Queer Places:
Massachusetts Institute of Technology
Historic Williamsburg, Virginia

Samuel Chamberlain (October 28, 1895 - January 10, 1975) was a photographer, etcher and author. He was part of the Literary Ambulance Drivers during WWI.

Over the years Chamberlain had pictured the American countryside and the landscapes of France, Britain ands Spain with his pencil and his camera. His work was reproduced in more than 40 books, among them “Beyond New England Thresholds,” “Fair Is jour Land” and “Behold Williamsburg.”

He also wrote many articles for Gourmet magazine and several books on the pleasures of the table, among them “Clementine in the Kitchen” and, with his wife, the former Narcissa Gellaly, “Bouquet de France, an Epicurean tour of the French Provinces.”

His interest in France dated from the early 1920s. On a return voyage from France to the United States he met his future wife. They were married in 1923 and returned to France, where they lived in Senlis, a small town near Paris.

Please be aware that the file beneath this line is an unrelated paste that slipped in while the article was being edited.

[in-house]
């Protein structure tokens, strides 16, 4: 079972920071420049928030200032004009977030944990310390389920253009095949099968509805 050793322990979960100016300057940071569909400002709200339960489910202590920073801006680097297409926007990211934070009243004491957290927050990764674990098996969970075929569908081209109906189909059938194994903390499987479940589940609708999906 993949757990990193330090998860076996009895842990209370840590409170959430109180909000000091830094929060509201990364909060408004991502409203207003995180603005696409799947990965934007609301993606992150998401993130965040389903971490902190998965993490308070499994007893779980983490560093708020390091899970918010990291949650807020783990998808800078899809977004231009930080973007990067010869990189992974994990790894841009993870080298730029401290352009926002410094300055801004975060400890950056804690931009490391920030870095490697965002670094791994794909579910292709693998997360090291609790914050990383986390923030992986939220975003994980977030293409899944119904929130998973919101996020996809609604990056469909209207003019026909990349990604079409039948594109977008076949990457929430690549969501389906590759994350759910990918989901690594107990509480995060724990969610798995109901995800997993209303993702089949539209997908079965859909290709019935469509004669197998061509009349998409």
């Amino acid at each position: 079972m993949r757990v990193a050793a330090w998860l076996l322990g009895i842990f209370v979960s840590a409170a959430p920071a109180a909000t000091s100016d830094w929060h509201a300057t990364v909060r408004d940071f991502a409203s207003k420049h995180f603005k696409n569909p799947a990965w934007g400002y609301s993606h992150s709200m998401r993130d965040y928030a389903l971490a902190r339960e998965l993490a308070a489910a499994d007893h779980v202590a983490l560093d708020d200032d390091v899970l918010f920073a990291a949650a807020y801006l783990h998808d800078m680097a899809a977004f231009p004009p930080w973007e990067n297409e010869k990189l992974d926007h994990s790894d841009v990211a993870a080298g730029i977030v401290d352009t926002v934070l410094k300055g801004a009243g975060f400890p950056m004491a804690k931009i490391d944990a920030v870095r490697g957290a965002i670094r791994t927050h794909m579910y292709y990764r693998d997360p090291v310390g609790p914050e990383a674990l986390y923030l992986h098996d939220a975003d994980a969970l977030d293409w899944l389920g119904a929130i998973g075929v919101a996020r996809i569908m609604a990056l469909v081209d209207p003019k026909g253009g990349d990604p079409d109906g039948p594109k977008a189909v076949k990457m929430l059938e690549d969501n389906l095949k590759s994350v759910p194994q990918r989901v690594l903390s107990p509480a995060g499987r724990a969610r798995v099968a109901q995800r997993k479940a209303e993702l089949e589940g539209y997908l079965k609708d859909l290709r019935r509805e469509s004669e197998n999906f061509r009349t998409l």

Earlier, in World War I, he had enlisted in the American Field Service of the French Army and served with the American Army Ambulance Service. France awarded him the Croix de Guerre. In World War II he was a major in photo intelligence.

Chamberlain had studied architecture at the Massachusetts Institute of Technology, but, influenced by his years in France, decided he would prefer to record the picturesque rather than design it. In the 1920s he wrote and illustrated many articles for Century, American Architect, Pencil Points, Art and Decoration, Architectural Record and other publications.

He studied etching in Paris under Edouard Leon with a scholarship and later served as an assistant professor of architecture at the University of Michigan. He left this post to study etching with Malcolm Osborne.

Chamberlain's interest n the American scene led him to the Williamsburg restoration in Virginia, where he besame the project's official etcher.

His books also included ‘'Sketches of Northern Spanish. Architecture,” “Domestic Arzhitecture in Rural France,” ‘Tudor Homes of England,” “Cape Cod in the Sun,” “Gloucester and Cape Ann,” “Historic Boston in Four Seasons,” France Will Live Again” and "This Realm, This England.”

He died at a hospital in Marblehead, Mass. He was 79 years old.


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